French bike commuter in Metro Manila: ‘it might not be easy but you can go anywhere’

“Cycling gave me flexibility. I don’t depend on anyone to go to one place. In terms of getting a car, in my mind, I always find it difficult to accept that you need to have something that weighs three tons to move something that’s just 80 kilos, which is a person, from point A to B,” Pierre-luc Sartre said.

Perhaps cycling in France and the United Kingdom, countries where French teacher Pierre-luc Sartre used to live, are way different than biking in Metro Manila. Here, the traffic is crazier and the infrastructure can be far from ideal. But the situation did not deter this cyclist from bike commuting in the Philippines.

Pierre currently lives in Taguig, he moved to this city in 2019 from London when his wife was assigned in the country as the managing director of a marketing company. He’s an educator and one of his first jobs is helping French kids who had difficulties in learning. Interestingly, his students live in different locations in the metropolis and needed to visit them.

“Basically, I was teaching in Makati, BGC, and in different gated villages so I decided to take a bike. I went online to find a bicycle and found a 7,500-peso single-speed,” Pierre recalled. “There were not a lot of biking communities back then and there were no bike lanes. There was really a lot of traffic at that time and drivers were not aware that there were bikes.”

Compared to the current situation of Metro Manila, pre-pandemic traffic was more difficult for cyclists. Pierre has access to a car, could drive or rent a vehicle but he chose to ride a bicycle because he feels that it’s more convenient.

He used to cycle a lot back in France, anyway. This biker looked back at his younger years remembering that he attended a cycling academy where he was trained to ride a bike like an athlete. But aside from the training, he was enjoying his bike commutes too. Pierre admitted that he got his driver’s license late because he was biking a lot back then.

“Cycling gave me flexibility. I don’t depend on anyone to go to one place. In terms of getting a car, in my mind, I always find it difficult to accept that you need to have something that weighs three tons to move something that’s just 80 kilos, which is a person, from point A to B,” he said.

The cyclist added, “And I don’t really see the rationale on it. You need more energy to move the car than to move the person inside the car. When you cycle, basically 3-5 kilometers from home, it’s easy to have a bike.”

We first met Pierre at TryOn Marketing when he was having his gorgeous red Raleigh bicycle serviced. While waiting for his bike repair, he told us about his cycling adventures in the Philippines: his long-distance trip from Pagudpud to Matnog, his century rides and his feat of conquering popular loops.

He really enjoyed cycling in Metro Manila. From biking to work, we see Pierre on social media exploring the streets of the city, taking pictures of street art and random interesting subjects he encounters on the road. He likes going to cafes too — we even randomly met him again at Kuro, a coffee shop in Katipunan.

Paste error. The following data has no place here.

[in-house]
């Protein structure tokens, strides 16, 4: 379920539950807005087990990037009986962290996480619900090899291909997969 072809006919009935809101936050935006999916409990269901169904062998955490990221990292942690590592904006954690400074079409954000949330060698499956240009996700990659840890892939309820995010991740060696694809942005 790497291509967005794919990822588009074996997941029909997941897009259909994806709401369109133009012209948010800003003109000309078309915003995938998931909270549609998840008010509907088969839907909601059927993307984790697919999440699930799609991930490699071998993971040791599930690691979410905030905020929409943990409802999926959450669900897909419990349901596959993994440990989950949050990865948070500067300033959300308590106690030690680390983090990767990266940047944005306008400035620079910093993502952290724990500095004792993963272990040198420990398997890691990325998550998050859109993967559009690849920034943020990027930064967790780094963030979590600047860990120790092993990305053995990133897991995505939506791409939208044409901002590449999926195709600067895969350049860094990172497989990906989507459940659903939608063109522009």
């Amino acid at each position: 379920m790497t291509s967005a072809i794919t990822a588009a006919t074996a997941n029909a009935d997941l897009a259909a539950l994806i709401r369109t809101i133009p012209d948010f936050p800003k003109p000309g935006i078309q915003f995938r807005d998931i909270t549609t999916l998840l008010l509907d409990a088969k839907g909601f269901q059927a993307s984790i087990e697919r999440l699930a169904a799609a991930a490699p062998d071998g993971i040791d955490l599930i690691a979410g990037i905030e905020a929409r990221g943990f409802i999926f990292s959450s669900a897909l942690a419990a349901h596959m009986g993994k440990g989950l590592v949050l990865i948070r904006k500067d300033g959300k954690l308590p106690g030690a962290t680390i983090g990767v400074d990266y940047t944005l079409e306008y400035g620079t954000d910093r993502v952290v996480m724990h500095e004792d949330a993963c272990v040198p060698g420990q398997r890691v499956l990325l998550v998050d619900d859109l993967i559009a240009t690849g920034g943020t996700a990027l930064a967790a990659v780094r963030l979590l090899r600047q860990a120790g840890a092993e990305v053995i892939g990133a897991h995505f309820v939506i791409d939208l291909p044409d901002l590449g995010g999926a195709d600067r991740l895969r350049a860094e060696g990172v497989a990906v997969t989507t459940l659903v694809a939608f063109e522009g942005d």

“Cycling in France and the UK is really easy. The mindset in France and the UK is a bit different in a way that in those countries, you’re given importance when you’re smaller on the road. In a way, the priority is for the pedestrians to cross the road and the cars have to stop for them,” he said. “Here, if you are a pedestrian, you are putting your life in danger every time you cross the road. And it’s the same with cyclists.”

“In France, there’s a hierarchy where we need to protect the most vulnerable people. Whereas in a way here, it’s the other way around because it’s more of showing off how wealthy you can be. And a car is still a way to say how much money you got, it’s a social status.”

Pierre added that in the European countries where he used to live, many people bike to work and companies help their employees who cycle by providing changing rooms and showers.

Nevertheless, Pierre mentioned that he still likes cycling in Metro Manila despite the challenges. 2019 might be more difficult but the pandemic has seen the possibilities of cycling in the country. And now that we’re trying to go back to normal, he’s happy that people’s mindsets are changing and there are a few bike infrastructure installed.

“In 2019, I’m spending almost half an hour cycling for a distance of a few kilometers because you don’t really know where you need to be or what’s really safe. Jeepneys and cars are colliding and you are a bit afraid to go on to take your own place on the road,” he said. “And the pandemic came out and there were no more cars on the road, which was wonderful.”

The biker added, “Cycling now is more challenging than the early months of the pandemic. But it’s better than 2019. There’s improvement in terms of awareness. Sometimes, there’s a bit of frustration because people are still parking on the cycling lane and the traffic officers don’t really realize the importance of cyclists over cars and over pedestrians which is a bit of shame.”

He had a nice time in the Philippines, he told us. Pierre is now preparing for a big adventure in France and he’s been training here for that trip — he’s finished a few Audax and is now aiming for at least covering 100-kilometers of city cycling every week.

What’s that big challenge? He wants to do the usual route that he’s been doing with his dad back in Ardeche in Southern France. It’s a 200-kilometer trip with more than 6,000 meters of elevation.

His time living in the Philippines is limited because his family is moving to Taiwan in August. But he sure enjoyed and learned a lot. We asked him about the biggest takeaway he had riding in the Philippines.

“You can go everywhere with a bike. The roads are there. It might not be easy but you can go everywhere,” he said.

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